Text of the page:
Allegiant Air (Las Vegas) is under the financial analysis of the Wall Street Journal in a special detailed article by Jack Nicas that explores why this fast-growing airline is the most profitable airline in the United States. This low-fare airline, which breaks most of the industry “rules”, has been off the radar screens of most of the mainstream media for a long time, except in the smaller cities where a new Allegiant route to Las Vegas, Arizona, California, Hawaii or Florida grabs local headlines. Allegiant has the “lowest costs, fullest planes and highest margins” in the United States according to this article. The secret formula, as we have detailed, is flying mostly older planes that others no longer want from cities that are too small for the others to care about to exciting vacation destinations on a limited number of peak traffic days. Allegiant Air also makes a lot of ancillary revenue from its travel packages, taking a page out of the Ryanair playbook. Allegiant aims to be the total travel package airline for the traveller. The business plan is working well.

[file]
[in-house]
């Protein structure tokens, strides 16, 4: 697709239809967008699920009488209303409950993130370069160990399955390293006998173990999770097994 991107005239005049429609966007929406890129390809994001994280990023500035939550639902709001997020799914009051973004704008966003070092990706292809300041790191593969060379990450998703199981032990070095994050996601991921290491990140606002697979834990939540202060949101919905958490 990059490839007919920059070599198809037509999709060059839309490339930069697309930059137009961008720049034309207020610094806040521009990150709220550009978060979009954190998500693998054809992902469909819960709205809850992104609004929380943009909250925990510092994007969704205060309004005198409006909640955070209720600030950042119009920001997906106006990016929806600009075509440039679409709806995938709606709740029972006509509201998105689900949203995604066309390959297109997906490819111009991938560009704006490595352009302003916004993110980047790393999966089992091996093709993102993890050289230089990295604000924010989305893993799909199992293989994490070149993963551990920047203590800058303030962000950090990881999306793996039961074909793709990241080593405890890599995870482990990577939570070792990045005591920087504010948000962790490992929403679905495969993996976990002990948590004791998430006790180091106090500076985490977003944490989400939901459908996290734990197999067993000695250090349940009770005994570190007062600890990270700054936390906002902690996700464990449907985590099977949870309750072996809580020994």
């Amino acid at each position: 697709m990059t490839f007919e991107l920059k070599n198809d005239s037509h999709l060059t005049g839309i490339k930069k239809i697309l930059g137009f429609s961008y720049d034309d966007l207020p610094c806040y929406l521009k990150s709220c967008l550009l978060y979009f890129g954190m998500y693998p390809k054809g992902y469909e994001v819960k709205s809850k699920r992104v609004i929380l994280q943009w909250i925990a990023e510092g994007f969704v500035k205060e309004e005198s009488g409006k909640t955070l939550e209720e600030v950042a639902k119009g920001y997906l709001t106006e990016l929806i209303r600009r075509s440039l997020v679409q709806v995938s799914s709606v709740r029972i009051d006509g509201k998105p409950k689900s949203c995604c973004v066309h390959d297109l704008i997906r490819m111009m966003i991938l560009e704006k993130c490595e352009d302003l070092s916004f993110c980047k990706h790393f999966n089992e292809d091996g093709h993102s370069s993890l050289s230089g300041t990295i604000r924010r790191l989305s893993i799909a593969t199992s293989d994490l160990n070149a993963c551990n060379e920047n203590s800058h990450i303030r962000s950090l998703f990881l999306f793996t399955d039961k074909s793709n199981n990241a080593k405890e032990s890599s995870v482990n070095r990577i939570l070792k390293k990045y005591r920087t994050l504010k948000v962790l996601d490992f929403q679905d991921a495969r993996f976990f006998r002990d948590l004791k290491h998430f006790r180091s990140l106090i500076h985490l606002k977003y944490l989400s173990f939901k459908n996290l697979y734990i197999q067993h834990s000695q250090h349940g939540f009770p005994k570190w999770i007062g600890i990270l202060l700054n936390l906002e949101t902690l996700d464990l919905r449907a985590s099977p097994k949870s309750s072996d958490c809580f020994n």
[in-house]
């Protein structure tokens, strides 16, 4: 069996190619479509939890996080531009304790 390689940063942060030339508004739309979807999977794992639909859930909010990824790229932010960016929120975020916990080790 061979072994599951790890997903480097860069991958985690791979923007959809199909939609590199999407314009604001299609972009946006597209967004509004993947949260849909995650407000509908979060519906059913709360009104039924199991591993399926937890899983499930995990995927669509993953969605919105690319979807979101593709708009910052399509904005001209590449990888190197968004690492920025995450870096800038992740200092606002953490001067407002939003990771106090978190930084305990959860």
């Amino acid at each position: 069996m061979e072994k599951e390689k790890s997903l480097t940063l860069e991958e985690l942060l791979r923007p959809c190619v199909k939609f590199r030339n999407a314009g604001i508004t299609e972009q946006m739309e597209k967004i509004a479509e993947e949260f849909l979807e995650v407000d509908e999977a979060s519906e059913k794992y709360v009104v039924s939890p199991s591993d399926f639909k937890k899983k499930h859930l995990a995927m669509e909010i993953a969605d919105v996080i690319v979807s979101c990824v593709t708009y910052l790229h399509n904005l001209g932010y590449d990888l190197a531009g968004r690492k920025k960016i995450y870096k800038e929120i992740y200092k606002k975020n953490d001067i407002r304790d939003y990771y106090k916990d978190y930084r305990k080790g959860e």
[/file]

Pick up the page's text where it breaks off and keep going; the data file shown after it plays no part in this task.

Now Allegiant is planning to expand in Mexico. This article details the growth and its expansion plans.
Read the full article: CLICK HERE
Copyright Photo: Michael B. Ing/AirlinersGallery.com. Most airlines cannot get rid of these older, fuel-guzzling McDonnell Douglas MD-80s fast enough. Not Allegiant, they love the type and only fly their aircraft when they can make money. During mid-week, when most passengers are already at their holiday destinations, Allegiant parks most of its inefficient, fuel-guzzling fleet. Allegiant only flies when it can make money. Departing on a weekend, former SAS McDonnell Douglas DC-9-83 (MD-83) departs from Los Angeles International Airport.
Video: Allegiant Air TV commercial: